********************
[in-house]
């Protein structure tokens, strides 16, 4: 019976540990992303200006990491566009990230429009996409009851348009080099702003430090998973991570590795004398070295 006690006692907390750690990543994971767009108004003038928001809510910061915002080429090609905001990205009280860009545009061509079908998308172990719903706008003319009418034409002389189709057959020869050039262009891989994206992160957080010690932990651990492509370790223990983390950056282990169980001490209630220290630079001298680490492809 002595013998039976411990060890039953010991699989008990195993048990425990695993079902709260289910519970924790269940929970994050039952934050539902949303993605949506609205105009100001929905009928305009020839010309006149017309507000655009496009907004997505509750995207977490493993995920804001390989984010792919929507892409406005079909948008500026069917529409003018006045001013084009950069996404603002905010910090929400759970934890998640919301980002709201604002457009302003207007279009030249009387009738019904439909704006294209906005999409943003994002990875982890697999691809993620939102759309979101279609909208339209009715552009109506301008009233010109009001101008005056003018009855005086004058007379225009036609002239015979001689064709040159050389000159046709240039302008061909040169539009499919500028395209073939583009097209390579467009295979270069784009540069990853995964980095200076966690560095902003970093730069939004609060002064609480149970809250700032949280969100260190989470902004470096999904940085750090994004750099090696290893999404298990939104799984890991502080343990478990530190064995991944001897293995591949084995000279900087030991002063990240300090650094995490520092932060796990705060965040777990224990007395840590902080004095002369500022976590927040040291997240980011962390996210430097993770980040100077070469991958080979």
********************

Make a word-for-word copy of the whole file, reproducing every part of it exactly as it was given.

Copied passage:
[in-house]
């Protein structure tokens, strides 16, 4: 019976540990992303200006990491566009990230429009996409009851348009080099702003430090998973991570590795004398070295 006690006692907390750690990543994971767009108004003038928001809510910061915002080429090609905001990205009280860009545009061509079908998308172990719903706008003319009418034409002389189709057959020869050039262009891989994206992160957080010690932990651990492509370790223990983390950056282990169980001490209630220290630079001298680490492809 002595013998039976411990060890039953010991699989008990195993048990425990695993079902709260289910519970924790269940929970994050039952934050539902949303993605949506609205105009100001929905009928305009020839010309006149017309507000655009496009907004997505509750995207977490493993995920804001390989984010792919929507892409406005079909948008500026069917529409003018006045001013084009950069996404603002905010910090929400759970934890998640919301980002709201604002457009302003207007279009030249009387009738019904439909704006294209906005999409943003994002990875982890697999691809993620939102759309979101279609909208339209009715552009109506301008009233010109009001101008005056003018009855005086004058007379225009036609002239015979001689064709040159050389000159046709240039302008061909040169539009499919500028395209073939583009097209390579467009295979270069784009540069990853995964980095200076966690560095902003970093730069939004609060002064609480149970809250700032949280969100260190989470902004470096999904940085750090994004750099090696290893999404298990939104799984890991502080343990478990530190064995991944001897293995591949084995000279900087030991002063990240300090650094995490520092932060796990705060965040777990224990007395840590902080004095002369500022976590927040040291997240980011962390996210430097993770980040100077070469991958080979």